A few hours after the victory of Gustavo Petro as the next President of Colombia was known, some media and users on social networks even speculated on a rise in the price of the dollar up to 5,000 pesos.
In recent weeks, the foreign currency has registered a significant escalation in its price, positioning itself above 4,300 pesos. However, experts agree that this is due to both international and local factors, and that they have nothing to do directly with the current political situation in the country.
Juan Eduardo Nates, senior foreign exchange associate at Credicorp Capital, assures that there is a probability that the dollar will reach 5,000 pesos in the event that some factors that are devaluing the Colombian peso continue to deteriorate.
One of these is the rise of the inflation in the United States and Europe, which implies a high expectation of continuing to increase interest rates and, therefore, has an impact on currencies.
It also ensures that: “In Colombia, despite the fact that we have had very good financial results since last year, the reduction of the fiscal deficit is threatened by an expensive dollar. Along with the drop in the price of oil”.
For Nates, the United States is trying to control inflation with interest rate hikes and generating an expectation that there will be no demand for basic goods, such as ‘commodities’, for a possible recession. This implies that the price of oil falls and, in the case of Colombia, it translates into less income, a greater current account deficit and a greater fiscal deficit due to the country’s external debt.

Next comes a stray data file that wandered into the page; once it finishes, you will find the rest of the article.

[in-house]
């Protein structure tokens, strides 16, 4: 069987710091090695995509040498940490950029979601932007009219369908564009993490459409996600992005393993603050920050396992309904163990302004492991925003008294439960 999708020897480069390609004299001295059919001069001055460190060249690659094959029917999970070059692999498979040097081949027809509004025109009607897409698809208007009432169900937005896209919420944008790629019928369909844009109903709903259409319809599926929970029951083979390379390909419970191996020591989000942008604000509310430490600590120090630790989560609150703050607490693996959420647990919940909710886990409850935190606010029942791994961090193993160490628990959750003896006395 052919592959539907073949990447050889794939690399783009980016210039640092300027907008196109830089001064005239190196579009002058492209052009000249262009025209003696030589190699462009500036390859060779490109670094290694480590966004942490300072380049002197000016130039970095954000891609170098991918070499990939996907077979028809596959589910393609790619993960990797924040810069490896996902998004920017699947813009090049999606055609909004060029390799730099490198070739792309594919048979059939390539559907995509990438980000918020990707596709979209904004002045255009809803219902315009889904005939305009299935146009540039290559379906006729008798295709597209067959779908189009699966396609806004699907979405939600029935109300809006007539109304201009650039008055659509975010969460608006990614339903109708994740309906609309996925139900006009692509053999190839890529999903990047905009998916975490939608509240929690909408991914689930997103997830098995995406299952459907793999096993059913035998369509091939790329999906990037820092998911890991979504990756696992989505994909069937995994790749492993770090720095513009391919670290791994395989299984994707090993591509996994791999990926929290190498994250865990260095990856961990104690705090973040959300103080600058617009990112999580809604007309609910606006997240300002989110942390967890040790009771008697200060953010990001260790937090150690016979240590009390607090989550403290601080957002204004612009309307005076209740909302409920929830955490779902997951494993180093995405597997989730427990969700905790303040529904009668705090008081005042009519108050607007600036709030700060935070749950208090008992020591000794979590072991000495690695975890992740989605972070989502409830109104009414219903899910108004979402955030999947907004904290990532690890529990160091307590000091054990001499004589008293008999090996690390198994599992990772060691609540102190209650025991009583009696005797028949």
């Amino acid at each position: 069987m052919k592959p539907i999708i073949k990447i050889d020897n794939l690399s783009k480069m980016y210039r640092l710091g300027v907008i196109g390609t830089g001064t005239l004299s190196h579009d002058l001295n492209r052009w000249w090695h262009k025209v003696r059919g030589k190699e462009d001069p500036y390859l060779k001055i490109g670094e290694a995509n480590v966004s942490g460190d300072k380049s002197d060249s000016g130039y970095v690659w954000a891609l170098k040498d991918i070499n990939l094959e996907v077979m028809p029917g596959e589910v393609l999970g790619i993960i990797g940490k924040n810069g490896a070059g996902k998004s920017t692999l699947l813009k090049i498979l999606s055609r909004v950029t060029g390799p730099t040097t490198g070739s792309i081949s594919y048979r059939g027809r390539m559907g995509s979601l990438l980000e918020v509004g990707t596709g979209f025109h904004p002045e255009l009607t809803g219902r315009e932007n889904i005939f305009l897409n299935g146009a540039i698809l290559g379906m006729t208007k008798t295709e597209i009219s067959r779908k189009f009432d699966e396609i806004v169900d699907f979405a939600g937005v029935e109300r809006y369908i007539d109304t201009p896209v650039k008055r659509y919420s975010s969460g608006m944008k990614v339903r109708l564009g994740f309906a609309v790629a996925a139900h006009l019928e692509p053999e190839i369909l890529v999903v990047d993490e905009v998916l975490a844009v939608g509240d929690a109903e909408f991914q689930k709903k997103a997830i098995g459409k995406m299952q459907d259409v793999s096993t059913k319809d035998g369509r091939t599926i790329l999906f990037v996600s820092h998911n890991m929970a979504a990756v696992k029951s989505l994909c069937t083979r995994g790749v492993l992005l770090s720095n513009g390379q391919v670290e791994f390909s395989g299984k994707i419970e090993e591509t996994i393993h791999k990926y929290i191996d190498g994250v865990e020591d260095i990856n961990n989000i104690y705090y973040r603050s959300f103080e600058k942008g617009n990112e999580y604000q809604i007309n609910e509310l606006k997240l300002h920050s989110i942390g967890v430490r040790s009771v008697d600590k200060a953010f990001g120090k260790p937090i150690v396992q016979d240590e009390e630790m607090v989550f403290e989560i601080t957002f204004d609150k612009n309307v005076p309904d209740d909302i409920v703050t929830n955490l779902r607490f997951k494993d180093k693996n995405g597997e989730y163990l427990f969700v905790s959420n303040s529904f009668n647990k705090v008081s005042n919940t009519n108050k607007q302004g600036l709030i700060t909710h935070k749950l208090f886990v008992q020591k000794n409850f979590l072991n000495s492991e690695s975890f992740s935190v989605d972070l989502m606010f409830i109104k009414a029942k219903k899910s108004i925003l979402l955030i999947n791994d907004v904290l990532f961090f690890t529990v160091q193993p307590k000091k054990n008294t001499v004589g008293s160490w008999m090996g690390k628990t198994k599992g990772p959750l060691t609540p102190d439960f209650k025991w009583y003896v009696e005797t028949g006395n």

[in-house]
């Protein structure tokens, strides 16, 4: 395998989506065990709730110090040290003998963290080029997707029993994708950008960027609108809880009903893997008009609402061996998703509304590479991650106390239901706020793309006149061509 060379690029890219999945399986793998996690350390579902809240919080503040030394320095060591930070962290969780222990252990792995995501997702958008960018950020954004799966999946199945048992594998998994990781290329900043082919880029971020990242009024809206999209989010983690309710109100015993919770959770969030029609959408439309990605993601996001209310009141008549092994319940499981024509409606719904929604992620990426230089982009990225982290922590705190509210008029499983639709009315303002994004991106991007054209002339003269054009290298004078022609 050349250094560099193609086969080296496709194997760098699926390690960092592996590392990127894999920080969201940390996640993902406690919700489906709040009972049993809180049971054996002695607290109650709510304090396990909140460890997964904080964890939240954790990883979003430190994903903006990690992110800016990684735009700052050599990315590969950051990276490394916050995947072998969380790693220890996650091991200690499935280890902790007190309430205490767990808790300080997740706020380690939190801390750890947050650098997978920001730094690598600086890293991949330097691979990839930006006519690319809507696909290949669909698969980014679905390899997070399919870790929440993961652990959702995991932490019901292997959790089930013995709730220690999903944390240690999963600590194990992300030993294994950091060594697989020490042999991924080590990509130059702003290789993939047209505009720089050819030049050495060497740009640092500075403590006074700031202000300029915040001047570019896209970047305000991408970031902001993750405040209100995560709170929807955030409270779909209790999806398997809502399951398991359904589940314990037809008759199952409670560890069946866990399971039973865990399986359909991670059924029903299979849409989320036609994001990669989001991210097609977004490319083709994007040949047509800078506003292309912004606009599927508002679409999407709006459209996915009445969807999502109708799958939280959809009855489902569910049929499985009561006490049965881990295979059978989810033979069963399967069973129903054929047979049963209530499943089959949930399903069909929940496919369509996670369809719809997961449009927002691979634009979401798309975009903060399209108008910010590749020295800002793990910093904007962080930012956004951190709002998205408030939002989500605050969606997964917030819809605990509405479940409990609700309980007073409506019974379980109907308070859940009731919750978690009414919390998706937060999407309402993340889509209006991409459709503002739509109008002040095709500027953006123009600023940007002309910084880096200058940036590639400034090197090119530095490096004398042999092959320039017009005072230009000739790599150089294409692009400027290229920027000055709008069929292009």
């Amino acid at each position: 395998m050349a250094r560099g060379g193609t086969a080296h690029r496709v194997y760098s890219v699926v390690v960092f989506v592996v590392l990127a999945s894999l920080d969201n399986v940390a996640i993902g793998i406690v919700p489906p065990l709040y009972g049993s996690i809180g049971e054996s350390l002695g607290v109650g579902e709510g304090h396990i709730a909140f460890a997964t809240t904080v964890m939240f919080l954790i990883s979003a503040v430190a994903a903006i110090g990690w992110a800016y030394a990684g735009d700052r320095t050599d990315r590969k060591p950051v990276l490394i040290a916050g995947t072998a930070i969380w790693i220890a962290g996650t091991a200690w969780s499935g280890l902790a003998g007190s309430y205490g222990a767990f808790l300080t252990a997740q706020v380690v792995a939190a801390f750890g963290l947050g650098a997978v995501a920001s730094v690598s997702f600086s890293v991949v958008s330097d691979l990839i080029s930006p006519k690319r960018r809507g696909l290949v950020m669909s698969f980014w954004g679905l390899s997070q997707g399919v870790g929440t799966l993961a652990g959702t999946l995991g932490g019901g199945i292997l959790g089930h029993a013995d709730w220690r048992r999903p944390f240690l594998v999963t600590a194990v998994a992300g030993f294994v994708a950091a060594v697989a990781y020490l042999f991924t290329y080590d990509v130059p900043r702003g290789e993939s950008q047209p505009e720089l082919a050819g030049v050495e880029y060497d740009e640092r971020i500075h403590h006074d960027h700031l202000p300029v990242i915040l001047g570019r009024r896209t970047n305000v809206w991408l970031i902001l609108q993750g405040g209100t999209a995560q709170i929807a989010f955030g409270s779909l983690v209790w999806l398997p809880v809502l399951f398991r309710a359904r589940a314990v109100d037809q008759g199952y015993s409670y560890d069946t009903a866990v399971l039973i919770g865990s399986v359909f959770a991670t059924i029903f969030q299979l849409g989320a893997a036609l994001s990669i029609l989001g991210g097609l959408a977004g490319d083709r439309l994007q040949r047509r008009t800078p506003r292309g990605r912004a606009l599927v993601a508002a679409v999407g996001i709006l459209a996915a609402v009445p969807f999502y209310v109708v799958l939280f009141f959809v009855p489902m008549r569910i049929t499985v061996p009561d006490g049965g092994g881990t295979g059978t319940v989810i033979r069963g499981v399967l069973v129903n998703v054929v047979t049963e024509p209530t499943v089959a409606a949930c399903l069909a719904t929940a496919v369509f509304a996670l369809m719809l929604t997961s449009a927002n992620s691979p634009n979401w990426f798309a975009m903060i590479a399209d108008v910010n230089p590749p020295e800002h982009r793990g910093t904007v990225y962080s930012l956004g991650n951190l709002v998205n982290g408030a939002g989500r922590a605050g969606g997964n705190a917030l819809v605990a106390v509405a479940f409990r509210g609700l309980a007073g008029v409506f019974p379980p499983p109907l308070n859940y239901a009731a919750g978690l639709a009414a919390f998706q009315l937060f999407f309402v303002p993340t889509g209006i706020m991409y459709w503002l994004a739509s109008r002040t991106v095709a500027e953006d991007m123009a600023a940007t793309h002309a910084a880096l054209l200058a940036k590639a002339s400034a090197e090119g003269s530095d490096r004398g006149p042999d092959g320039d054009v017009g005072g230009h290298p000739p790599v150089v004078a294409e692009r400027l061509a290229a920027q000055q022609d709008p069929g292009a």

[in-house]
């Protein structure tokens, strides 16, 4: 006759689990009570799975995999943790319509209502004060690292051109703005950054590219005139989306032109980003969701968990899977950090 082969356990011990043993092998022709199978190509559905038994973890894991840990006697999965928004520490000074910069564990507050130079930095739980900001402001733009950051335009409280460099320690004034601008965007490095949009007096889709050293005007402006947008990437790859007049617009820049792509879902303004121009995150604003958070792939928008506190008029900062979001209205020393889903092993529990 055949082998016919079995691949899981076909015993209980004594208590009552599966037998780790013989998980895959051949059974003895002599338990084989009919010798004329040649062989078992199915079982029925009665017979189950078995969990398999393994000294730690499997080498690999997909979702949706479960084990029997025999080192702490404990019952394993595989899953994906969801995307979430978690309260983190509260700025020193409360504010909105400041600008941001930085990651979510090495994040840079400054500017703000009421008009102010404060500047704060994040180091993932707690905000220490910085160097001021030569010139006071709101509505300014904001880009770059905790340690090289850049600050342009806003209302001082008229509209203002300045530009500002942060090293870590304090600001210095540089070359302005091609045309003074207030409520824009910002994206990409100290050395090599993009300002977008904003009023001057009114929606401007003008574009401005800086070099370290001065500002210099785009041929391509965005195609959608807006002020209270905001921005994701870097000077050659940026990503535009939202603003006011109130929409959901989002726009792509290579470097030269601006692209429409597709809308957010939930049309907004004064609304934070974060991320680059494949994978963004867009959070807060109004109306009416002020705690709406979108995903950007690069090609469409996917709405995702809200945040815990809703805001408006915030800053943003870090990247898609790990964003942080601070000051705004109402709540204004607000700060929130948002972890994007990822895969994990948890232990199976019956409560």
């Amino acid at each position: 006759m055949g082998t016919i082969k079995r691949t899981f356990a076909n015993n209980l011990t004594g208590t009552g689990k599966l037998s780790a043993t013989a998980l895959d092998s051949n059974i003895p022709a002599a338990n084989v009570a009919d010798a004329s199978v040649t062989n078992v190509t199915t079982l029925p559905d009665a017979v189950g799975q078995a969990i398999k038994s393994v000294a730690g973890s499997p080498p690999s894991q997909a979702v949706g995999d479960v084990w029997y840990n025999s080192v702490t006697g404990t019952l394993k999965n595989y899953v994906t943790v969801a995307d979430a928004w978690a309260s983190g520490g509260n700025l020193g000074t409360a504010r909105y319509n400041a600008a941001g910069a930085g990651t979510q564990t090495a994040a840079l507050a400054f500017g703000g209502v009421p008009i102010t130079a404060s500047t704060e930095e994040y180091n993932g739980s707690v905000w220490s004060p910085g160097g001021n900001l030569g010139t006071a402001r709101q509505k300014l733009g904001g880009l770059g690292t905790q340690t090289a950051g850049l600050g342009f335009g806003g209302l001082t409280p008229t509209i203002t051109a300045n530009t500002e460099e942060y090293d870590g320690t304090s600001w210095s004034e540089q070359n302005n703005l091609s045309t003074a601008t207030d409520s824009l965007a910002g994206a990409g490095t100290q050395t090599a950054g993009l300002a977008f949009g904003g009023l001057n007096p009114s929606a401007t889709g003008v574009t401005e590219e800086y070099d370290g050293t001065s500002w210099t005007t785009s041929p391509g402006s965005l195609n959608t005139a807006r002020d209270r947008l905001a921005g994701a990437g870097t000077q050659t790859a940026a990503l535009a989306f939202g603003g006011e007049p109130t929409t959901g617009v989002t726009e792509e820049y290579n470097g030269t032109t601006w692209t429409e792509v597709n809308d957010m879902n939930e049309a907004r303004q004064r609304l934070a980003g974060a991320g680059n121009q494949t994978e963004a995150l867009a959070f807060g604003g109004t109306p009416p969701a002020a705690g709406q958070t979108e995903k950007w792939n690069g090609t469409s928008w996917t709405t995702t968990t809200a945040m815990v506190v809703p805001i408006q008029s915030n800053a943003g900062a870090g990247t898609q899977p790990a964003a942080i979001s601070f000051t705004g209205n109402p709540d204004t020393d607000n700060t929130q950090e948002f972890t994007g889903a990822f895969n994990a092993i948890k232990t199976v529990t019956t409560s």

“In Colombia, the next step is to increase interest rates more aggressively. Now we are less competitive in interest rates than countries like Chile and BrazilNate says.
On the other hand, Jeisson Balaguera, executive director of Values AAA, says the Representative Market Rate (TRM) is having a very big change in the Colombian stock exchange because there is a lot of demand for dollars.
“Many pesos are being transformed into dollars and are taking refuge in countries like the United States, because, although interest rates are high, there is a more stable political landscape than that of Colombia,” Balaguera points out.
Who benefits or harms
The rise in the price of the dollar has the potential to impact the prices of imported goods, which today weigh about 15% in the family basket of the Colombians. Likewise, it can impact the construction sector, according to Herman Dávila, professor at the Faculty of Business, Management and Sustainability of the Grancolombiano Polytechnic.
“A rise in the dollar will imply a greater collection of taxes associated with imports. This, of course, represents higher revenues for the State, but in turn, these imports with higher costs can be transferred to consumers, as in the case of imported cars, which will surely rise in price, affecting consumption. of those households that wish to acquire vehiclesDavila explains.
Other affected will be Foreign investment, since the uncertainty with this scenario makes foreign companies cautious when investing in the country, thus affecting the generation of employment in Colombia. And to the extent that there is no foreign investment, there will be no tax collection and income for the Colombian State, says Dávila.
For Balaguera, the dollar with a high price benefits exporting companies, since they receive income in dollars and increase your purchasing power in pesos. Likewise, for those who earn in dollars or euros and have expenses in Colombian pesos.
The rise in the dollar will be reflected in the increase in the prices of imported products and local foods, “since the animals we use are fed with imported grains; and the food and vegetables are being fumigated and treated with imported fertilizers,” assures Nates.
“By paying a higher price for these inputs, their final price will also increase and will have an impact on inflation,” Balaguera points out.
And there will be a consequence for the State in its fiscal commitments, specifically when paying debts and interest in dollars.